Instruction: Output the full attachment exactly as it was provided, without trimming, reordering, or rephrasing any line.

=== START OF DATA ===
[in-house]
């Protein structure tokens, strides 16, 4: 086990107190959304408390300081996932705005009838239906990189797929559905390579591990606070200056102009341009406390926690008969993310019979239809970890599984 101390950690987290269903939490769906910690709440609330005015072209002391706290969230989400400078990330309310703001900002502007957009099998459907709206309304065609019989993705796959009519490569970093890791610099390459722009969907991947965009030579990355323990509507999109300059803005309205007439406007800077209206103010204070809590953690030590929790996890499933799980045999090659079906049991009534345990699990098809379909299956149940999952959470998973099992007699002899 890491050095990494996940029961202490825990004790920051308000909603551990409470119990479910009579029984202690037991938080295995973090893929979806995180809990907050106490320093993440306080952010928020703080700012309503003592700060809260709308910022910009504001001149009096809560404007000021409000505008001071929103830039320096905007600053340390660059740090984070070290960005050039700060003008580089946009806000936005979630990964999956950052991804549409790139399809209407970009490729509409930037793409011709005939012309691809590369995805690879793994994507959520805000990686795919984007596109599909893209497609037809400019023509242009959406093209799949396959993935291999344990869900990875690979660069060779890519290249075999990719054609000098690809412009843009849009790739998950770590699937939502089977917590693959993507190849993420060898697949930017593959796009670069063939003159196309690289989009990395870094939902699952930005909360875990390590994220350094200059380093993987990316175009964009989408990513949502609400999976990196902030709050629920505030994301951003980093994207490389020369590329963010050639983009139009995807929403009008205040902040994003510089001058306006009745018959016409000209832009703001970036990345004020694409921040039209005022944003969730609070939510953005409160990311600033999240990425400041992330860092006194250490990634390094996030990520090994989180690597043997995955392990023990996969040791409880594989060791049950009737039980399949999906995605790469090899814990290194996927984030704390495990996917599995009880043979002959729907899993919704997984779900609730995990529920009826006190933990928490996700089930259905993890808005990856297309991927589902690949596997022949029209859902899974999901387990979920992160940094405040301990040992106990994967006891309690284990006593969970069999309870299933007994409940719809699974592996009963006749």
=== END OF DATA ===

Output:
[in-house]
């Protein structure tokens, strides 16, 4: 086990107190959304408390300081996932705005009838239906990189797929559905390579591990606070200056102009341009406390926690008969993310019979239809970890599984 101390950690987290269903939490769906910690709440609330005015072209002391706290969230989400400078990330309310703001900002502007957009099998459907709206309304065609019989993705796959009519490569970093890791610099390459722009969907991947965009030579990355323990509507999109300059803005309205007439406007800077209206103010204070809590953690030590929790996890499933799980045999090659079906049991009534345990699990098809379909299956149940999952959470998973099992007699002899 890491050095990494996940029961202490825990004790920051308000909603551990409470119990479910009579029984202690037991938080295995973090893929979806995180809990907050106490320093993440306080952010928020703080700012309503003592700060809260709308910022910009504001001149009096809560404007000021409000505008001071929103830039320096905007600053340390660059740090984070070290960005050039700060003008580089946009806000936005979630990964999956950052991804549409790139399809209407970009490729509409930037793409011709005939012309691809590369995805690879793994994507959520805000990686795919984007596109599909893209497609037809400019023509242009959406093209799949396959993935291999344990869900990875690979660069060779890519290249075999990719054609000098690809412009843009849009790739998950770590699937939502089977917590693959993507190849993420060898697949930017593959796009670069063939003159196309690289989009990395870094939902699952930005909360875990390590994220350094200059380093993987990316175009964009989408990513949502609400999976990196902030709050629920505030994301951003980093994207490389020369590329963010050639983009139009995807929403009008205040902040994003510089001058306006009745018959016409000209832009703001970036990345004020694409921040039209005022944003969730609070939510953005409160990311600033999240990425400041992330860092006194250490990634390094996030990520090994989180690597043997995955392990023990996969040791409880594989060791049950009737039980399949999906995605790469090899814990290194996927984030704390495990996917599995009880043979002959729907899993919704997984779900609730995990529920009826006190933990928490996700089930259905993890808005990856297309991927589902690949596997022949029209859902899974999901387990979920992160940094405040301990040992106990994967006891309690284990006593969970069999309870299933007994409940719809699974592996009963006749």